As rotary engine enthusiasts, we all know the obvious, intoxicating
charms of Wankel wonder. Unique, unusual, lightweight, compact,
high revving, what’s not to like? One of the most
commonly deliberated subjects is “what is the rotary
engine’s displacement”? An excellent question.
Here’s our best to make the case for the engine’s
displacement.

Conventional reciprocating engines are the standard that
most relate to. We all know that these engines are measured
by measuring the area of the bore, multiply by the stroke
and then multiply by the number of cylinders. Simple as
that.

For simplicity, we’ll use the 13B engine as the standard
we’re calculating. You can use these ideas and apply
them to a 12A or 20B yourself. The rotary engine is obviously
unique. The engine has two rotors shaped roughly like a
triangle. This makes for three combustion faces per rotor
and a total of six for a standard two-rotor engine. Each
face has a “swept volume” or displacement of
40ci(654cc) and there are a total of six faces. With this
known, the engine displacement should be 40ci(654cc) times
six to equal 240ci(3.9L), right? In a way, yes, but that
would not be a comparable displacement to the 4-cycle engine.

Thermodynamic cycle breakdown of a Rotary engine.

Thermodynamic cycle breakdown of a piston engine.

The key for comparing the displacement between the 4-cycle
engine and the rotary engine is in studying the degrees
of rotation for a thermodynamic cycle to occur. For a 4-cycle
engine to complete every thermodynamic cycle, the engine
must rotate 720° or two complete revolutions of the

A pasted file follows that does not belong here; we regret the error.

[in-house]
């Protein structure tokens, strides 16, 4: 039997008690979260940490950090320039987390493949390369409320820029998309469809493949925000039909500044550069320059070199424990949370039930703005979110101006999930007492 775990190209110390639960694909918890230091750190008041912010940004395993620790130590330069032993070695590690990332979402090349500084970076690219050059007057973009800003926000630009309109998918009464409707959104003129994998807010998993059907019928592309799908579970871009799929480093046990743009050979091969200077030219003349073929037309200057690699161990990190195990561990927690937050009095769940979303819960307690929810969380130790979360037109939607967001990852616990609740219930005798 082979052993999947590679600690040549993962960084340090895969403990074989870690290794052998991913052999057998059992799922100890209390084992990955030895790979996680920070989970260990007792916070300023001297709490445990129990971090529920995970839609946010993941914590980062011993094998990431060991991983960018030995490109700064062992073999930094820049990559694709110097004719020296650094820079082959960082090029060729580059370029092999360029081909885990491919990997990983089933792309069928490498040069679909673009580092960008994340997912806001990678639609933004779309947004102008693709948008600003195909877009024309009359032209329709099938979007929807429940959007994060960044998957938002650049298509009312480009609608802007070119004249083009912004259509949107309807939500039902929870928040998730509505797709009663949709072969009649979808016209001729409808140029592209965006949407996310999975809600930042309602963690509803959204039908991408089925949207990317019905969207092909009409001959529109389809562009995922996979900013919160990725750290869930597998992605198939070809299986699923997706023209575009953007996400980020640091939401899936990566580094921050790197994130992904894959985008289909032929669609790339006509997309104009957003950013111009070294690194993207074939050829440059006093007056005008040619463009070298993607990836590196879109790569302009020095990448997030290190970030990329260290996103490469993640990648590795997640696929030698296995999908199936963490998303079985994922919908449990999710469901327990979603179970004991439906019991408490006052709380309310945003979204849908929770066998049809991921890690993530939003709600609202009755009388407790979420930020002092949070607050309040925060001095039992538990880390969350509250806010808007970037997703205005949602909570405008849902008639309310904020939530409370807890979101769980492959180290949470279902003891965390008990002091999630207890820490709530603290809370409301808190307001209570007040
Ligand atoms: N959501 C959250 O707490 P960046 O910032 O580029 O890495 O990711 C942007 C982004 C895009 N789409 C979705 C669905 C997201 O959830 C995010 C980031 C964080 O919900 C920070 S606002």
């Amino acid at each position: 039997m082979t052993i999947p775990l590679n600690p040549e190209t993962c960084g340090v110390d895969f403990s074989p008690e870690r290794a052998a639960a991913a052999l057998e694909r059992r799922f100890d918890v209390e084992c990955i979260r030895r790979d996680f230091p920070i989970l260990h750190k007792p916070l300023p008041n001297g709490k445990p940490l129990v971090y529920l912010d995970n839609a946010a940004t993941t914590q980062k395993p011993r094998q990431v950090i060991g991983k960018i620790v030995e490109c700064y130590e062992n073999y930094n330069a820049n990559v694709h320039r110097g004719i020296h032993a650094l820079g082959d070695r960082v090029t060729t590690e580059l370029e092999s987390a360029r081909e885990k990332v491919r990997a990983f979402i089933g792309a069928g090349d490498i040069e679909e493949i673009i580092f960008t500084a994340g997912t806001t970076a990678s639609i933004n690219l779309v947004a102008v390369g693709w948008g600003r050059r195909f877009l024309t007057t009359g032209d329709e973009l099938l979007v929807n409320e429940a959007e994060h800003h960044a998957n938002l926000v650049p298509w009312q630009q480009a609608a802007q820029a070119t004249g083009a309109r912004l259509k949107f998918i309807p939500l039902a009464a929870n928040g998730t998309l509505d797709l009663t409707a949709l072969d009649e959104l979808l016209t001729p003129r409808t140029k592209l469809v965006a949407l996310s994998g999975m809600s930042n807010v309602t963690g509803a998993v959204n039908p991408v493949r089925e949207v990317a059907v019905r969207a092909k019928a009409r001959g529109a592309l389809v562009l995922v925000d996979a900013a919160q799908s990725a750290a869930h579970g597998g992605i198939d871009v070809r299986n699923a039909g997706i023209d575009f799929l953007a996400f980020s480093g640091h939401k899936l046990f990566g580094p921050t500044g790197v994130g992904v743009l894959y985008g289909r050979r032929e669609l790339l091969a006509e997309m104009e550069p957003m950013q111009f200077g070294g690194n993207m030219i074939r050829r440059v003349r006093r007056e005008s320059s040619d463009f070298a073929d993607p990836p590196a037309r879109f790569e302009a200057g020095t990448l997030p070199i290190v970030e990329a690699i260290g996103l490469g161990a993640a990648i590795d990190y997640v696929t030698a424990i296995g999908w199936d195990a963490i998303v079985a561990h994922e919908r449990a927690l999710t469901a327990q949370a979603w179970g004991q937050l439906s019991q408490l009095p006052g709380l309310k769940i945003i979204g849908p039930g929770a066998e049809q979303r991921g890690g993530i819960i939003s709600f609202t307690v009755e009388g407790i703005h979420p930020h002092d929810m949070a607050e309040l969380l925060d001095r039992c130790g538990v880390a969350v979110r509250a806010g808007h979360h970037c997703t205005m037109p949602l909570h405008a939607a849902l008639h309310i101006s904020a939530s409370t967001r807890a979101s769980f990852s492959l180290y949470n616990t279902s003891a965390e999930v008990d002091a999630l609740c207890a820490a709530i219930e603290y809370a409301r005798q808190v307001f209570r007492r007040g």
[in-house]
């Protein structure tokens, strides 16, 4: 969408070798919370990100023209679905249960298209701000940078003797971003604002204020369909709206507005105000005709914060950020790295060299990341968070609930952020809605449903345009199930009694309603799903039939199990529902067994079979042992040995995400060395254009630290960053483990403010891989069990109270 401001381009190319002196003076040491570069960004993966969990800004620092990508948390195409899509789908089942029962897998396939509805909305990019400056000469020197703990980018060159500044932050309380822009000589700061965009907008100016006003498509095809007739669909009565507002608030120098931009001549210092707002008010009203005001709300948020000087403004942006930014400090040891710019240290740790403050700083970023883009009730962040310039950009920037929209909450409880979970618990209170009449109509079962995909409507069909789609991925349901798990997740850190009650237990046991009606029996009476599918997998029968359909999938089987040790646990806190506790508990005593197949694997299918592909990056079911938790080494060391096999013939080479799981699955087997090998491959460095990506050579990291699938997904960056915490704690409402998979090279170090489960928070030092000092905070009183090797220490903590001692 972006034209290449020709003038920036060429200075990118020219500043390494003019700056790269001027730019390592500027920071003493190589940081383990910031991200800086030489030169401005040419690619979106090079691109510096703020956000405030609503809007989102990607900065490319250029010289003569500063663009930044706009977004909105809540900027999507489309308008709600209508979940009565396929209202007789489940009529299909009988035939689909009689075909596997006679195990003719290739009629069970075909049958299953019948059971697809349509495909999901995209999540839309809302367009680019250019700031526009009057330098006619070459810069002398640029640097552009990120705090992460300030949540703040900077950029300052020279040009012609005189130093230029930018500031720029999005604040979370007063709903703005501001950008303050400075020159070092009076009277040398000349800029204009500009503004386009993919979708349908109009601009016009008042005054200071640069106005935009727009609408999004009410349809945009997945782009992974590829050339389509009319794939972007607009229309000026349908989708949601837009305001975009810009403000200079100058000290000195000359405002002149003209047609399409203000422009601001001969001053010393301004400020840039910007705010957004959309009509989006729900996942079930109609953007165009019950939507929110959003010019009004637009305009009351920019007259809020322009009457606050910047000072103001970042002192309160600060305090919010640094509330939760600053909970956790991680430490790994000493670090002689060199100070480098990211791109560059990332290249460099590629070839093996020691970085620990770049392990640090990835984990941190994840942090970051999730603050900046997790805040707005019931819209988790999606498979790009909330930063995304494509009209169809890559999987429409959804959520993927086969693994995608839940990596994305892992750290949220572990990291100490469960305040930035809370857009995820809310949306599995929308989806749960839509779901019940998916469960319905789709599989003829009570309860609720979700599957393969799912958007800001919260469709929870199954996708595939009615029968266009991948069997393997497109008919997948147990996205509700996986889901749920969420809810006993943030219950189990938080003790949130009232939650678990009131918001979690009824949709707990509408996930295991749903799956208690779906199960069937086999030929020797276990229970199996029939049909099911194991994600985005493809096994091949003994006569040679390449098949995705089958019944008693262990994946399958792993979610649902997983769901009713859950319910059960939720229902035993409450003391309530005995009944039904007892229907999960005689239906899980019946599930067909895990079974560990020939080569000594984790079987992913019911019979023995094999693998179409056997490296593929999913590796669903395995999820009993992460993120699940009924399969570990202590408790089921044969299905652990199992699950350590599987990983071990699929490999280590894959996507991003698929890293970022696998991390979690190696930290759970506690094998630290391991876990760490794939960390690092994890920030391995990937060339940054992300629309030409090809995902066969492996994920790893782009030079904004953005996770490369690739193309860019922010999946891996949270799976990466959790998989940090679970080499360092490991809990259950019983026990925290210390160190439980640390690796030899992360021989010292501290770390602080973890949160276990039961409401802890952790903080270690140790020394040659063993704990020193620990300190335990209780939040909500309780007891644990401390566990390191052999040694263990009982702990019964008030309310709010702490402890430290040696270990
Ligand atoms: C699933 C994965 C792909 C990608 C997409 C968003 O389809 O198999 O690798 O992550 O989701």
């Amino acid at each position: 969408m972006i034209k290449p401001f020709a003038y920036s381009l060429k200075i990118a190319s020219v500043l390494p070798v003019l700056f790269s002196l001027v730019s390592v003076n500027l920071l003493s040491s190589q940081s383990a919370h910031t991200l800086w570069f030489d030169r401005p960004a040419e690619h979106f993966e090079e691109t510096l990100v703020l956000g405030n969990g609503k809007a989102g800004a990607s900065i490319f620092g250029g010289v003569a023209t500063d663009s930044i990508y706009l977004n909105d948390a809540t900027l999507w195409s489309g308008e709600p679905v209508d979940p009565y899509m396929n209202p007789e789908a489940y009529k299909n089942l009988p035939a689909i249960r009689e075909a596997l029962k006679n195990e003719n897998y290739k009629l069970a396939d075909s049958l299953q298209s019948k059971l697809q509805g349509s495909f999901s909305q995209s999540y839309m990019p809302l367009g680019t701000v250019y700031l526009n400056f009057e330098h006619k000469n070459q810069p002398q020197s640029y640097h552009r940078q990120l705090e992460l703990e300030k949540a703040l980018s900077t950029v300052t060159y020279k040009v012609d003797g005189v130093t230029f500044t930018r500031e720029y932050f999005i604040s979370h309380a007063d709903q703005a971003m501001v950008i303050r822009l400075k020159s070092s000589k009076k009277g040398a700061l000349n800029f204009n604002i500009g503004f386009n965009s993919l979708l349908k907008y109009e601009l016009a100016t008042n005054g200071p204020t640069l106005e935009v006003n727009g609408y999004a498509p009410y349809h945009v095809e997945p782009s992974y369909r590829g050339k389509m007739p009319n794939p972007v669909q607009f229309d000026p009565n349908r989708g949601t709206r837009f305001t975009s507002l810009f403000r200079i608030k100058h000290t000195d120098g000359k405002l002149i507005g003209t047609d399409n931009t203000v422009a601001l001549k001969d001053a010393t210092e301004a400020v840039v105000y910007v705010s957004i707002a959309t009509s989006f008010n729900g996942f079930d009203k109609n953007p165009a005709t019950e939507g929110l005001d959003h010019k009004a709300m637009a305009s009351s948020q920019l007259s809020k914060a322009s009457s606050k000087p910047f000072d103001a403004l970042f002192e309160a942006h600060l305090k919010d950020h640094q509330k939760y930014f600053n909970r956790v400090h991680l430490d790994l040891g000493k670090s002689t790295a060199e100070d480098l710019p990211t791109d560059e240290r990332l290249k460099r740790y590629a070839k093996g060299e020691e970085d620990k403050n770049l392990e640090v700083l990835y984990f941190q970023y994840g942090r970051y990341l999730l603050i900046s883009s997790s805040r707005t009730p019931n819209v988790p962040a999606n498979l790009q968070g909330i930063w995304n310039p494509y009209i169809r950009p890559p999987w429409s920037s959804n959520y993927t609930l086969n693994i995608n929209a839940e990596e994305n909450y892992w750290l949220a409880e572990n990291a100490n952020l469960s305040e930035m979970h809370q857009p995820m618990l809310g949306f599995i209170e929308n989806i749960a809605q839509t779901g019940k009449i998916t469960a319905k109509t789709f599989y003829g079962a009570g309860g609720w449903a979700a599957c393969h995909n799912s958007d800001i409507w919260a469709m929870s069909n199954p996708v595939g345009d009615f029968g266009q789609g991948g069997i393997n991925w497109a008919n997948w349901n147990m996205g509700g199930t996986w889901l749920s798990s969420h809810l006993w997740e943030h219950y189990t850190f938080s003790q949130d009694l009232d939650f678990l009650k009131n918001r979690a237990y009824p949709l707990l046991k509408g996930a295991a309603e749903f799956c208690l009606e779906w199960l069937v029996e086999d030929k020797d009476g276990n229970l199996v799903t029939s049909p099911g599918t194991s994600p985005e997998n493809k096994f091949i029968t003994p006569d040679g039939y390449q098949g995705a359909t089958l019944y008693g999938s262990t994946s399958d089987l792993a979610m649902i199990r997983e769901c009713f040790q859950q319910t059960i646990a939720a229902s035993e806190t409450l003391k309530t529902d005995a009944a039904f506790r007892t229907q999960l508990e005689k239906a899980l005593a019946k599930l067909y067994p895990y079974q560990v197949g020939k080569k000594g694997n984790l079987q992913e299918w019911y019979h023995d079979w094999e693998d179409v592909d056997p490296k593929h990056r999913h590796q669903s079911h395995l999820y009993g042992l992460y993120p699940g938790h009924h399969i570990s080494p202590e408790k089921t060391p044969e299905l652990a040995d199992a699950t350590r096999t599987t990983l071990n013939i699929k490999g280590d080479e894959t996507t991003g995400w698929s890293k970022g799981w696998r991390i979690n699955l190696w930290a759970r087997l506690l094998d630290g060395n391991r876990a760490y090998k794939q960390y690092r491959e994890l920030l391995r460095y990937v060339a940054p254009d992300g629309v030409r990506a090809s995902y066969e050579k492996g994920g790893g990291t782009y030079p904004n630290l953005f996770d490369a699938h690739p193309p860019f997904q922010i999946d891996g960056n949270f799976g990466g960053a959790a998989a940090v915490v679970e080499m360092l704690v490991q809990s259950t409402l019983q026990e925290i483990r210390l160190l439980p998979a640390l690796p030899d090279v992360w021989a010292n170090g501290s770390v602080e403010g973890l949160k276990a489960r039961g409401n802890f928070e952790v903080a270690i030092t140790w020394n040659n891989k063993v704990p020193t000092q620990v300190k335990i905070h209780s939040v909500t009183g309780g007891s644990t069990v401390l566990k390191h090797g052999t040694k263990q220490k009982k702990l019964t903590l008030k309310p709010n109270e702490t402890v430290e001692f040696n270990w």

crankshaft. The rotary engine is different. The engine rotor
rotates at 1/3 the speed of the crankshaft. On two rotor
engines, front and rear rotors are 180° offset from
each other. Each rotation of the engine (360°) will
bring two faces through the combustion cycle (the torque
input to the eccentric shaft). This said, it takes 1080°
or three complete revolutions of the crankshaft to complete
the entire thermodynamic cycle. Obviously, we have a disparity.
How can we get a relatable number to compare to a 4-stroke
engine? The best way is to study 720° of rotation of
the two-rotor engine. Every 360° of rotation, two faces
of the engine complete a combustion cycle. 720° will
have a total of four faces completing their cycle. 40ci(654cc)
per face times four faces equals 160ci or 2.6L. That’s
a well-reasoned number and now gives us something to be
able to compare to other engines. In addition, since four
faces passed by in the comparison, it’s like a four
cylinder engine.

Now we know, the 13B compare well to a 2.6L 4-cylinder 4-cycle
engine.